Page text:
Dividend Increases

Why I Love Companies With Steadily Dividend Increases

Your income could double in seven years if your dividend grows by 10 per cent a year. Let me show you how:

Say you buy shares for £10 a share and they are paying an annual dividend of £0.37. You are immediately getting a yield of 3.7 per cent.

However, you picked a company that has been paying a dividend consistently for decades, increasing on average by 10% every year.

Now pretend that seven years have gone by. Look in the table at year seven. Your dividend income has almost doubled. From £0.37 when you bought the shares to £0.72 in year seven.

Add another three years, and your company just gave you an annual yield of 9.6 per cent based on your initial purchase price.

That’s right . . . 9.6 per cent!

How can that be?

Well, when you bought the shares at £10 the annual dividend, at purchase, was £0.37 per share, yielding 3.7%. But every year since, the dividend payment has increased by 10 per cent.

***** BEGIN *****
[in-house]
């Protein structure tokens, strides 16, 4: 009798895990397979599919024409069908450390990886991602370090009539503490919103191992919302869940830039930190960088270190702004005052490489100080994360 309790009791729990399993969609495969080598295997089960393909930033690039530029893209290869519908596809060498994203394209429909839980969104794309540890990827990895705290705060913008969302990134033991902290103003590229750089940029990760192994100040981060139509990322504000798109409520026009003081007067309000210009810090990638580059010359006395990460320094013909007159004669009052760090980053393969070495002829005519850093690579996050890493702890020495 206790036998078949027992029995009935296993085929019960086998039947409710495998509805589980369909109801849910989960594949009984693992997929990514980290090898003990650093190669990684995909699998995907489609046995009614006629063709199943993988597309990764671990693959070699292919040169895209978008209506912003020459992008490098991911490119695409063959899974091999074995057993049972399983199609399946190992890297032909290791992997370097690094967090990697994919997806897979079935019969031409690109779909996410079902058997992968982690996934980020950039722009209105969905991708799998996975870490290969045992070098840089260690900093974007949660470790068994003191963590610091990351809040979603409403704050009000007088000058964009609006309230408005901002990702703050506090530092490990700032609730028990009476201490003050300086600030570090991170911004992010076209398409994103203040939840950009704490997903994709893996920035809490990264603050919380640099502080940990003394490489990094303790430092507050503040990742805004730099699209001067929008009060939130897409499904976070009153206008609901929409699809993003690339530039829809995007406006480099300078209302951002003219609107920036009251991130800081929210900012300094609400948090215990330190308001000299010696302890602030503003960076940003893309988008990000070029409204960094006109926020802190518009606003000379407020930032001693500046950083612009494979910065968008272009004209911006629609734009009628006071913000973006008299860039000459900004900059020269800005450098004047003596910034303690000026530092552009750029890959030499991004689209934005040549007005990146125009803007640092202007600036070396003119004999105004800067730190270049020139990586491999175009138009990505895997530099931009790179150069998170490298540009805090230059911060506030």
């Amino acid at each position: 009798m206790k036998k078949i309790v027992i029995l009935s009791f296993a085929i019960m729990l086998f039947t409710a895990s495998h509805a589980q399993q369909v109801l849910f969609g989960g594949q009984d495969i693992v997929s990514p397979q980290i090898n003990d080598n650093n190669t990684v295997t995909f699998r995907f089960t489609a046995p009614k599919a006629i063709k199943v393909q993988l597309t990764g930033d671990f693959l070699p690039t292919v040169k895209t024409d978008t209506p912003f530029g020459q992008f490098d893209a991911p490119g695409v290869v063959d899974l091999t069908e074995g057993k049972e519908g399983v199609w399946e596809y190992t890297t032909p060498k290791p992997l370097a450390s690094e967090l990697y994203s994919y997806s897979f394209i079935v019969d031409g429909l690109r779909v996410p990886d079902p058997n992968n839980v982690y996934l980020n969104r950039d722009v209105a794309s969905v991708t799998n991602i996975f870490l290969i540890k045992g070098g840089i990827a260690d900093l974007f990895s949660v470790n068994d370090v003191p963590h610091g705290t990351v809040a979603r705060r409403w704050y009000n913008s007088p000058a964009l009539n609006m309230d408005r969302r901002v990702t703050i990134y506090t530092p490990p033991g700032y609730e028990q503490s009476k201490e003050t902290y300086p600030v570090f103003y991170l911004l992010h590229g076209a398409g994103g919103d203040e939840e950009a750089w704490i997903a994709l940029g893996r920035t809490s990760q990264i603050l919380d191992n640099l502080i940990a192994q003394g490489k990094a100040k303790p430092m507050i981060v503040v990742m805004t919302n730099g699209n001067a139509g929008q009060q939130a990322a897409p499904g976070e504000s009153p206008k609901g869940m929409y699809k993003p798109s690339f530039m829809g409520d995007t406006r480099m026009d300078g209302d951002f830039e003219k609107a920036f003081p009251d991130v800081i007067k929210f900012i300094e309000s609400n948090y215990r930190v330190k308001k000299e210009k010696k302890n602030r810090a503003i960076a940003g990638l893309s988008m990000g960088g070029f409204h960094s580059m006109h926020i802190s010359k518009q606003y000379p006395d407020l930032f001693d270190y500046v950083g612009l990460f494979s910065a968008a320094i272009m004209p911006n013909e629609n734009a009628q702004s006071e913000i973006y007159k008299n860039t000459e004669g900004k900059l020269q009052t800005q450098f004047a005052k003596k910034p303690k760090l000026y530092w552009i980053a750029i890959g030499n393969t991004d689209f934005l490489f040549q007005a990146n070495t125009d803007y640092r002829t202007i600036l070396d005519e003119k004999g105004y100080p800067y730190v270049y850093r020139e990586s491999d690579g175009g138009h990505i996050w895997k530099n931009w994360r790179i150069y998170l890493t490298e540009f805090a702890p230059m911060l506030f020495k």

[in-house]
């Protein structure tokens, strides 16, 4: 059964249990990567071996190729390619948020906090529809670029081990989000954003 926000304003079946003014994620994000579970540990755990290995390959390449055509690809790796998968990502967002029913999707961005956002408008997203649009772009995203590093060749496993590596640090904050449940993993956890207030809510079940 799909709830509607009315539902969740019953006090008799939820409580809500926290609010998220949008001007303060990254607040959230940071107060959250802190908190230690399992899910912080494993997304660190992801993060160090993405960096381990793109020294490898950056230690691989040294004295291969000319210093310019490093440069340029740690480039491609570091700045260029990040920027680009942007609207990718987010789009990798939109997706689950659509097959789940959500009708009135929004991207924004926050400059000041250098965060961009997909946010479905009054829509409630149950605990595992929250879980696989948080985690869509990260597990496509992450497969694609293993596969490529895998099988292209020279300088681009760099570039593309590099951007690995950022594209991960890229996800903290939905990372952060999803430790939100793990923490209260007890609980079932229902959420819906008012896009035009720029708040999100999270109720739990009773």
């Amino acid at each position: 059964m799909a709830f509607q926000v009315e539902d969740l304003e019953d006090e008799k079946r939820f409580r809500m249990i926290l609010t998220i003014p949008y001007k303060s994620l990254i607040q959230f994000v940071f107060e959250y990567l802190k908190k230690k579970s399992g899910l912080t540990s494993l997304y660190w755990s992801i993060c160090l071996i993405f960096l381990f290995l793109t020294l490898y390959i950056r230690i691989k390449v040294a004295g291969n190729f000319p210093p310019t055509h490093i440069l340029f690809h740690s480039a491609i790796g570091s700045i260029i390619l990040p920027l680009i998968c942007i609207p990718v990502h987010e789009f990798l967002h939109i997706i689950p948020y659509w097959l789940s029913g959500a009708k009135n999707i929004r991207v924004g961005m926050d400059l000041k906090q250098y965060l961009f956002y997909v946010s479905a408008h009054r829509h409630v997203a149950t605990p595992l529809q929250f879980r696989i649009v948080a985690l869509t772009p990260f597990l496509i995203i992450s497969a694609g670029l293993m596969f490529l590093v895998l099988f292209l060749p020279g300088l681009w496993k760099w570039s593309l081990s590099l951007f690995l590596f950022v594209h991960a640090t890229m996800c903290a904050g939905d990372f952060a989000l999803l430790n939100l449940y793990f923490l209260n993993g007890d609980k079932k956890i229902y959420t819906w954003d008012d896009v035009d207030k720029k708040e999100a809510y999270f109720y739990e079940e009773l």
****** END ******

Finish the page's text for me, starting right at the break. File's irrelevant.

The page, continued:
Ten years later, you’re receiving an annual payment of £0.96 a share. Divide that £0.96 by your original purchase price of £10 and multiply with 100 and you get an effective yield of 9.6 per cent.

Often, this type of company will just keep on increasing its dividends like clockwork, no matter what prevailing interest rates look like!

It is crucial that you understand this concept, known as “yield on cost”. After all, it highlights the hidden value of buying and holding shares with consistently rising dividends. And it is another way of looking at dividend yields currently available to you.

By default, most of these type of high quality companies will have fairly stable businesses, even-keel earnings, and established positions in their respective industries. There is no other way that they would be able to consistently pay out more and more money to their shareholders every year.

As long as these companies keep boosting their dividend,
and you keep holding their shares, there is NO limit
to how high your effective yield can go.

And it’s exactly these types of high quality companies with increasing dividend payments that I would be considering for the Dividend Income Portfolio.

What next?

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